You might struggle to find space in your garden for any more plants at this time of year but squeezing in a couple of containers with plants to provide late summer nectar is worthwhile.
On a recent visit to the garden centre my eye was drawn to a lovely display of Dahlias and Rudbeckias which was proving very popular with the butterflies. Both these plants would be a great addition to the garden at this stage of the year. In addition to being pretty now, they will continue to flower until the first frosts, providing nectar when there are fewer sources for butterflies – especially those stocking up before hibernation such as the Red Admiral, Peacock and Small Tortoiseshell.
Dahlias and Rudbeckias are suitable for fertile, moist but well-drained soil in full sun and can be grown in pots or borders. Dahlia tubers will need protection from frost.
Butterflies prefer Dahlia flowers where the centre is open and the nectar easily accessible, such as ‘single’ and ‘collarette’ types (which have collars of smaller petals around the central disk).
The Small Tortoiseshells flitting around chose to land on Dahlia ‘Mystic Dreamer’ in particular. This pretty, 40cm-high perennial has bronze-purple foliage with pale pink flowers from June to October. Regular deadheading will encourage continuous flowering.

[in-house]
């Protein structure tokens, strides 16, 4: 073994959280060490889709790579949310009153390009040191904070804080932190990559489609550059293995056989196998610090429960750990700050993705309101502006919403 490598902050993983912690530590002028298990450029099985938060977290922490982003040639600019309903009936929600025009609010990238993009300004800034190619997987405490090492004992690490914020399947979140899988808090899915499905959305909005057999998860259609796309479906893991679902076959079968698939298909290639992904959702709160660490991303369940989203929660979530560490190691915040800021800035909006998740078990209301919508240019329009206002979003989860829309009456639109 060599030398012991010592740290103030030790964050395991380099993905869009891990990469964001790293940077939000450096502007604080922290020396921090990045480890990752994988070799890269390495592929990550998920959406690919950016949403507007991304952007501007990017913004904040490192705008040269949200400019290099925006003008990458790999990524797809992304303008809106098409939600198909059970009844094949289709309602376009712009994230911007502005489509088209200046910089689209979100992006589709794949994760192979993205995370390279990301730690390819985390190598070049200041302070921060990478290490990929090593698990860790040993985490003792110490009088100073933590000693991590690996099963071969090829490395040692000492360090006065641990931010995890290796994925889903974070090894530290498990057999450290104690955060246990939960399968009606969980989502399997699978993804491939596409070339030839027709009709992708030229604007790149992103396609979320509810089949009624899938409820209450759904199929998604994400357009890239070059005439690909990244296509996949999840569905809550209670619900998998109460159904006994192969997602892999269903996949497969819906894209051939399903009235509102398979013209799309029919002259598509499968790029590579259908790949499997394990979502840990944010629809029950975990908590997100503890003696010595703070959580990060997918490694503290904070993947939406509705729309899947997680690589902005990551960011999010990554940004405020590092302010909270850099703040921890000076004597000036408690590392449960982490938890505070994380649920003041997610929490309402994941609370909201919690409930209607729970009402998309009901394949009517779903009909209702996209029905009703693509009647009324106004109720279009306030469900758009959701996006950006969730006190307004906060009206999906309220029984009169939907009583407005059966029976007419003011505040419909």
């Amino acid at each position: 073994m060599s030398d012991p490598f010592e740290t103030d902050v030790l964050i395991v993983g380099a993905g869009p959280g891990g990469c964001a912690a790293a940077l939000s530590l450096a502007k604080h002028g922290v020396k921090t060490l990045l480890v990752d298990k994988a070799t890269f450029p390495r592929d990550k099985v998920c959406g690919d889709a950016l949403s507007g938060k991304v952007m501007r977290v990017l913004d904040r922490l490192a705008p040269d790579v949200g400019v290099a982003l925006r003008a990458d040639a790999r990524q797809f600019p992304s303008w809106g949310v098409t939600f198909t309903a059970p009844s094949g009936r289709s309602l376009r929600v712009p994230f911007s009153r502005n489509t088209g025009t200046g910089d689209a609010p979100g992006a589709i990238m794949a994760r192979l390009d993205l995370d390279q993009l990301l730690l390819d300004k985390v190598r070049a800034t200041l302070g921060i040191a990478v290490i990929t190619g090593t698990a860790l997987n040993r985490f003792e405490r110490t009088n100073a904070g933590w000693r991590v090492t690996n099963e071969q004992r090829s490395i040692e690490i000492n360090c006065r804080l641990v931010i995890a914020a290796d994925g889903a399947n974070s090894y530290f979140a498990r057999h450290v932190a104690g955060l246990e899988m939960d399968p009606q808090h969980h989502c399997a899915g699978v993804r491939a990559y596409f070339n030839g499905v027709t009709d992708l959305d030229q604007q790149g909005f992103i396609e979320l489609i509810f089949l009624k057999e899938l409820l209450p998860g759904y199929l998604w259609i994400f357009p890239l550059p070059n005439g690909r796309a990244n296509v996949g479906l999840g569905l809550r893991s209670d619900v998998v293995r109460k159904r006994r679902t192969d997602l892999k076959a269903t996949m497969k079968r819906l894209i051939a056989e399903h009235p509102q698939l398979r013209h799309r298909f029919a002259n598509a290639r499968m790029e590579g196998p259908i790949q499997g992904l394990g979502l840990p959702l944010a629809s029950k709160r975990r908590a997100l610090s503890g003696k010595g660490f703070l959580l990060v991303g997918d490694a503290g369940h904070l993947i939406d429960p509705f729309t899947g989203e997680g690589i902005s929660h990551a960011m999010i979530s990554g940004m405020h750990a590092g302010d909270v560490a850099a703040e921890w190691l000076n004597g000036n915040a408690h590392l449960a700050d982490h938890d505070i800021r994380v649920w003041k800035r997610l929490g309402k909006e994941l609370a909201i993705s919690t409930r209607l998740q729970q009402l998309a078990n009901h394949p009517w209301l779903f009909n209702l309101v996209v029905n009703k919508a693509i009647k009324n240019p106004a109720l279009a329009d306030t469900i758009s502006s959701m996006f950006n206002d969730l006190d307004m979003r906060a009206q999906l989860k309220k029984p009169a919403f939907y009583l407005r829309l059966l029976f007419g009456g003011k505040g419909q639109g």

Other popular Dahlias include:
- ‘Amazone’ (stunning, two-tone, pink and red flowers sitting on upright, tightly-packed stems)
- ‘Fascination’ (dark pink flowers over dark bronze-purple foliage, growing to around 80cm tall)
- ‘Bishop of Llandaff’ (1m-high plants with dark foliage and red flowers from July to November)
Angle Shades Phlogophora meticulosa moth caterpillars have been known to feed on Dahlias, along with a variety of other herbaceous plants. The adults occur throughout Britain and can be seen all year round.
Rudbeckias, also known as Coneflowers or Black-eyed Susan, are herbaceous perennials which have large, daisy-like, golden flower heads with conical black centres.
Rudbeckia fulgida var, sullivantii ‘Goldsturm’ will flower from now until October. Likewise the more compact, knee-high Rudbeckia ‘Little Goldstar’
Rudbeckia species are used as foodplants by the caterpillars of some moths including the Dot Moth Melanchra persicariae, whose adults are on the wing in July and August across England and Wales
These abundant flowers will bring some stunning colour into your garden to maintain a delightful, summer feeling well into autumn.
The Secret Gardener
Images courtesy of Poundbury Garden Centre